For a dozen years South Bend, IN-based SureStep has been finding solutions to help stabilize standing, walking, and running in the hypotonic and hypertonic pediatric population, said founder Bernie Veldman, CO.
SureStep began with a design for a supramalleolar orthosis (SMO) that Veldman developed while employed by another company. That company wasn’t interested in pursuing the product, so Veldman bought the rights and started SureStep.
“The SureStep SMO encourages development of upright gross motor skills, intrinsic musculature, muscle strategies, and movement patterns, rather than immobilizing the foot,” he said. “SMOs and UCBLs [University of California Biomechanics Laboratory] by their very designs are intended to put the foot into a neutral position. Traditional bracing uses static positioning in an effort to manage feet, but SureStep uses compression of the foot and ankle to create stability rather than pushing the foot into one static position.”
Veldman’s dedication to research and design is reflected in his original mission to meet the needs of the low muscle tone pediatric population whose challenges might otherwise go unnoticed.
“The low-tone hypotonic population is larger than the hypertonic population or kids with cerebral palsy. They are slower to stand, slower to walk, or not stable enough to stand,” he said, adding that if you didn’t know the children were hypotonic, you wouldn’t know why they had these challenges.
Veldman said the SureStep SMO will always be SureStep’s biggest mover. In 2013, however, three new products will make clinicians take notice, he said.
Criss-Crossers three-quarter length spandex pants, expected to hit the market in summer 2013, will create an audio alert for parents in another room when their child is W-sitting.
An off-the-shelf HEKO (hyperextension knee orthosis) in four sizes will give orthotists and parents an opportunity to test whether a prefabricated device could substitute for a custom-made version to solve their child’s walking and running challenges.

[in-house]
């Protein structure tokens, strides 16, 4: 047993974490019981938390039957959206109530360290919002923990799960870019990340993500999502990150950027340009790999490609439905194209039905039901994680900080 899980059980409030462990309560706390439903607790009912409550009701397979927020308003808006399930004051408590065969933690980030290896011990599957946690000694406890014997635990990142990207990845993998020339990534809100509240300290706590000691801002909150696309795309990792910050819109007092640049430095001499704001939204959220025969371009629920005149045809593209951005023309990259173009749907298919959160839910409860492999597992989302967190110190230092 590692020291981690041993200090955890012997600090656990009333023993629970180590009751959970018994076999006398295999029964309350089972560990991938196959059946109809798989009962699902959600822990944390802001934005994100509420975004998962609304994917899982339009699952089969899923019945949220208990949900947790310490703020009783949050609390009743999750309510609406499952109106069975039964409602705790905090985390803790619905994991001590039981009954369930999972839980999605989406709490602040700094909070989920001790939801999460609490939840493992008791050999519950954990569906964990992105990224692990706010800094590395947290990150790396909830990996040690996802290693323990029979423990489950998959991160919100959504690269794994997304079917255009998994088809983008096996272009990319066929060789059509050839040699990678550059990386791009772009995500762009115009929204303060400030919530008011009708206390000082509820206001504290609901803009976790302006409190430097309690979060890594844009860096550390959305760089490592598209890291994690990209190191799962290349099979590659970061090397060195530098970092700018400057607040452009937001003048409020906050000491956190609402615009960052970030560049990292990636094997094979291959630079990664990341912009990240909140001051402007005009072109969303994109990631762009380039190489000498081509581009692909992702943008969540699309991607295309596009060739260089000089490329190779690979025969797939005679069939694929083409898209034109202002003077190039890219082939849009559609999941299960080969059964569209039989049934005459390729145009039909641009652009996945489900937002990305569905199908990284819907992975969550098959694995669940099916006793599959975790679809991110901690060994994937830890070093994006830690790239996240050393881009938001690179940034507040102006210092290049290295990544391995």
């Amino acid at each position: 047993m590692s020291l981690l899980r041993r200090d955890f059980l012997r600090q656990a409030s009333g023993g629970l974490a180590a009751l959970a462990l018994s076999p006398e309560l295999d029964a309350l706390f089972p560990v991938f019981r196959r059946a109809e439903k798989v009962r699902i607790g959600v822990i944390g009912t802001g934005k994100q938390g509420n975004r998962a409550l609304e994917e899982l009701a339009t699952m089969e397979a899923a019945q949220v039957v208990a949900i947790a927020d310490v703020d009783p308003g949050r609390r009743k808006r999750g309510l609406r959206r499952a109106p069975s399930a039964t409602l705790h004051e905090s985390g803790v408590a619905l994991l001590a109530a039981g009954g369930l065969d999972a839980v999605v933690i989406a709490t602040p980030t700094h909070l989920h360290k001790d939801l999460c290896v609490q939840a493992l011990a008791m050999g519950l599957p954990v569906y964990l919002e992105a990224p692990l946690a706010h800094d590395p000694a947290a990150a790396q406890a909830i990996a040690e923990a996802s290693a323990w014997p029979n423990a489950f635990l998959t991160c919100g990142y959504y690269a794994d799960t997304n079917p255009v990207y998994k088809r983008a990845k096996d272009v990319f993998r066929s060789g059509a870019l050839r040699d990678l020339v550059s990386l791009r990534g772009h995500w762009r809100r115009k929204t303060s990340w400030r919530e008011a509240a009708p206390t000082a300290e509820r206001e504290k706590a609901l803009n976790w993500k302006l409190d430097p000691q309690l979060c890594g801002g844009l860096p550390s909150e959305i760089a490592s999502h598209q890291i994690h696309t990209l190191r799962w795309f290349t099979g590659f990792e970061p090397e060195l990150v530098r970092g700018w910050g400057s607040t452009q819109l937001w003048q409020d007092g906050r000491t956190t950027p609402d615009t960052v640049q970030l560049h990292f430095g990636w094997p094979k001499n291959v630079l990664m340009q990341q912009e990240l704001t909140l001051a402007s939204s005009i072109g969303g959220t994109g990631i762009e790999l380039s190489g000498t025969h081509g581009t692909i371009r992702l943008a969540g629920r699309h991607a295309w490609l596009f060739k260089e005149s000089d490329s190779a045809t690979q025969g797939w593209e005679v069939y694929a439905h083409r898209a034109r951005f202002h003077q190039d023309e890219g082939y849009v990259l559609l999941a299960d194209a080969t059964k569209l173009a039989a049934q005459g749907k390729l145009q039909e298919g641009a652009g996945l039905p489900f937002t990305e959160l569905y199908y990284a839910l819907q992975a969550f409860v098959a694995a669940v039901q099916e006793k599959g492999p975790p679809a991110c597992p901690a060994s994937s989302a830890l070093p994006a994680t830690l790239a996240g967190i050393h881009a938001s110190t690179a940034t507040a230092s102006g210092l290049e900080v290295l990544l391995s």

The prefabricated HEKO, which will be available in early 2013, is both less expensive than custom devices and will make reimbursement easier, Veldman said. “Many payers will pay for a custom knee orthosis only when a patient cannot fit in a prefabricated knee orthosis. And some require a diagnosis of knee osteoarthritis to cover a custom-fabricated orthosis. Many pediatric patients have not been able to get third-party funding for custom-fabricated HEKOs,” he said.
In spring, a sandal built to accommodate any ankle or leg brace will join SureStep’s pediatric footwear line.
“Almost immediately after introducing our SureStep children’s footwear, which are made for children who wear any type of lower extremity bracing, we began receiving requests for a sandal line,” he said. “These will be cute, fashionable sandals made specifically for children who wear lower extremity orthoses.”
In addition to its pediatric footwear line, SureStep also offers nine forms of ankle, knee, leg, and torso bracing.
“When you think about a child with low tone, they have looser joints, hypermobile joints,” Veldman said. “Their feet collapse inward, their muscles don’t pull evenly, and it puts them at a biomechanical disadvantage to run and jump. Braces push them up to go back to the correct position.”
The inherent problem is that even when a correct position can be achieved statically, it may not be maintained when the child starts to move.
SureStep’s solution is the use of a uniformly thin plastic, which allows for a much more even distribution of pressure, while still allowing some movement.
“Through this compression we can facilitate stability in the foot. I would compare it to a water bottle. If you put water in a glass bottle, the rigidity of the glass doesn’t allow the bottle to change position,” he said. “A plastic bottle however, has a degree of flexibility, even when full of water. The hydrostatic pressure created by the water helps stabilize the bottle much more, but doesn’t create rigidity. We want to stabilize the foot, but still allow movement. That’s what creates the normal gait for these kids versus a marching, steppage gait.”
The SureStep SMO was originally developed for children with hypotonia. Newer products like the Indy 2-Stage AFOs (ankle foot orthoses) incorporate the SMO, and, with the addition of the AFO, also address the hypertonic population, Veldman said.
“The Indy 2-Stage AFOs supplement the SureStep SMOs, with which they are paired,” Veldman said. “The Indy 2-Stage uses the SureStep SMO to stabilize the foot and ankle, allowing the normal, natural intrinsic movements, but the exterior AFO reduces the ability of the SMO to move excessively. In this way, we can address children with higher extensor tone. This also allows the SureStep SMO to be used independent of the AFO for transitional skills and other activities where the AFO could be too restrictive.”
Andria Segedy is a freelance writer in Huntsville, AL.